Sunday, May 17, 2015

People's Republic of China Army/Navy GK-80A combat helmet


Is it bad that I still say Red China?
Old habits die hard, I guess.

Eschewing the trappings of centuries of colonial or outside influence, the Peoples Republic was happy to discard the Soviet Ssh40 steel helmet which characterized its participation during the Korean War (and other hot spots of the Cold War), for their very own, motherland-produced steel GK 80/A. This light gray model is worn by sailors of the People's Liberation Navy.


This Chinese manufactured helmet is simple, strong, asymmetrical, and ironically very similar the the M30-32 helmet of the Japanese forces that occupied China during WWII.

The shell is simple and straightforward, with a slight upward tilt to the raw rim running forward ending in a very modest visor. With good depth to the shell,
you can protect a lot of head with this helmet.

The profile of the rear skirt really brings to mind that Japanese number from the dark days.

From the top this helmet has a distinct ovoid shape, narrowing at the front.

The liner is the tried-and-true Riddell system pioneered in the US M1 helmet and copied by numerous nations.
The four chinstrap bails are affixed to the shell by four spot-welded hooks.

Using mostly cotton web, the suspension is very similar to the American M1 of WWII days. The band is a strip of vinyl backed with a soft rubber shock absorber. The space between the shell and the wearer's head is about three quarters of an inch, again similar to the American M1.

Adjustment is easy with a buckle in the rear...

and a tie at the top, an obvious copy of the M1 system,
 embracing the foreign to further the revolution.

The Y-yoke chinstrap does not unfasten but is completely adjustable with a cam-style buckle.

A rudimentary chin-cup is sewn into the strap.

Unlike an earlier production PLA helmet profiled here, this model does not have"A" washers, instead it has eight of these unique  studs connecting the suspension to the shell, and this reveals a weakness in this steel plain Jane.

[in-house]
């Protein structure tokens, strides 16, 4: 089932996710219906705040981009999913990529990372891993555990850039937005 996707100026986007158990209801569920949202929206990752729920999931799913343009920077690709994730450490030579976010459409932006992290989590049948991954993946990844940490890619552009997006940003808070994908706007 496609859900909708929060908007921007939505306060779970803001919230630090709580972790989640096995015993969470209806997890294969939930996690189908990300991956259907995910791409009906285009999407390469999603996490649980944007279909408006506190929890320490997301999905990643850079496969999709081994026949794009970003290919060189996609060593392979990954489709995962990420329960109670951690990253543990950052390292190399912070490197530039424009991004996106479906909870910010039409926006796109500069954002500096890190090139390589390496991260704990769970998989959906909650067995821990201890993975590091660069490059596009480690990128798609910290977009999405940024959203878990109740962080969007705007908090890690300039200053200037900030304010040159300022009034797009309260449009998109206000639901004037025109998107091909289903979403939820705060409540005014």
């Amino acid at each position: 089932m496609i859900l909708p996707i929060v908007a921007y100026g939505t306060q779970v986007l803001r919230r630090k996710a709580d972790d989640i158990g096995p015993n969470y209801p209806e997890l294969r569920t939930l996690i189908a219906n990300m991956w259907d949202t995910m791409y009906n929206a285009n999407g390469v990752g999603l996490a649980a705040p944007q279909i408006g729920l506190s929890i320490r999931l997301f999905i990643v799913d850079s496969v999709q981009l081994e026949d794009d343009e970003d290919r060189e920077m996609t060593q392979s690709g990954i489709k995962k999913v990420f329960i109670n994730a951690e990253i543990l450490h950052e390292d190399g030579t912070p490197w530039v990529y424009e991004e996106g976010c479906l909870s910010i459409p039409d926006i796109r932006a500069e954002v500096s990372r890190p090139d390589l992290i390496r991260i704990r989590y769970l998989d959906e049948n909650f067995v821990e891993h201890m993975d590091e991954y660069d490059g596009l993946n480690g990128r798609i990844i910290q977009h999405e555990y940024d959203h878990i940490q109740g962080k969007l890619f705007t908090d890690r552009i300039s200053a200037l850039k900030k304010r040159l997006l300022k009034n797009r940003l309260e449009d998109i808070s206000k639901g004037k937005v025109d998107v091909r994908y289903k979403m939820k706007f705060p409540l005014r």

Those eight studs communicate to the outside of the shell where they are machined flat, hard for the eye to detect (dimple at center of frame) but create weak points ballistically. 

This is an unissued helmet that came in the original factory packaging. Representing the next-to-last generation of the PLA steel helmet, this example is a nice first stab by China at establishing a unique look for its forces.


Overheard exchange:
Red Guard: China is not imperialistic!
Gunboater: Want ta bet?

Saturday, May 16, 2015

Belgian m.1951 combat helmet - air force

Stick with me to the end on this one; you'll be glad you did.
This is the ensign of the Belgian Air Force.
This is the jolly king of Belgium - Albert II.  He's happy because he's just had breakfast.
This is a Belgian waffle...
and these are Belgian soldiers sporting some very nice M.26-31 helmets...
And this is the Belgian Air Force helmet from the 1970s and 80s.

It is, as we shall see, nearly identical to the venerable US M1 helmet. 


The rim seam is to the rear as on all US M1s manufactured after 1944.

A very nice decal of the Belgian tricolor is one the left side of the shell.

The liner strap served to hold the liner and shell together - no surprise to M1 enthusiasts - and the adjustment buckle it identical to its American cousin.

The liner, in sky blue with black rivets is very striking.

The liner has an insignia grommet as did the M1's prior to the 1960s.

The tricolor is repeated on the left side of the liner.

And note how this little flag, about the size of a commemorative stamp, is recessed
 into the surface. 
The Riddell suspension is no surprise, nor is the sweatband...


Unlike the US twin, the "A" washers are held in place with a spring clip washers.

The garter fastener for the liner strap is identical to the M1 as well, though the leather of the strap is a little thicker.

The manufacturer's mark is in the dome of the liner as well as the year it was made.
According to their website, Levior has been making helmets since 1904.

The chinstrap bails are the same as the M1...

as is the clevis-and-ball connector buckle.
Okay, so with all these references to the American M1, let's do a side-by-side.

The American M1, on the right appears a little deeper from the front...

and from the side...

though not from the rear.  I'm thinking that the camera angle must have influenced this.


Within she shell is an ink stamp bearing the maker's mark and the date of manufacture.

The Belgian NATO m.1951 is a very nice twin of the good old US M1.
And now, my very favorite Belgian of all:
 's her!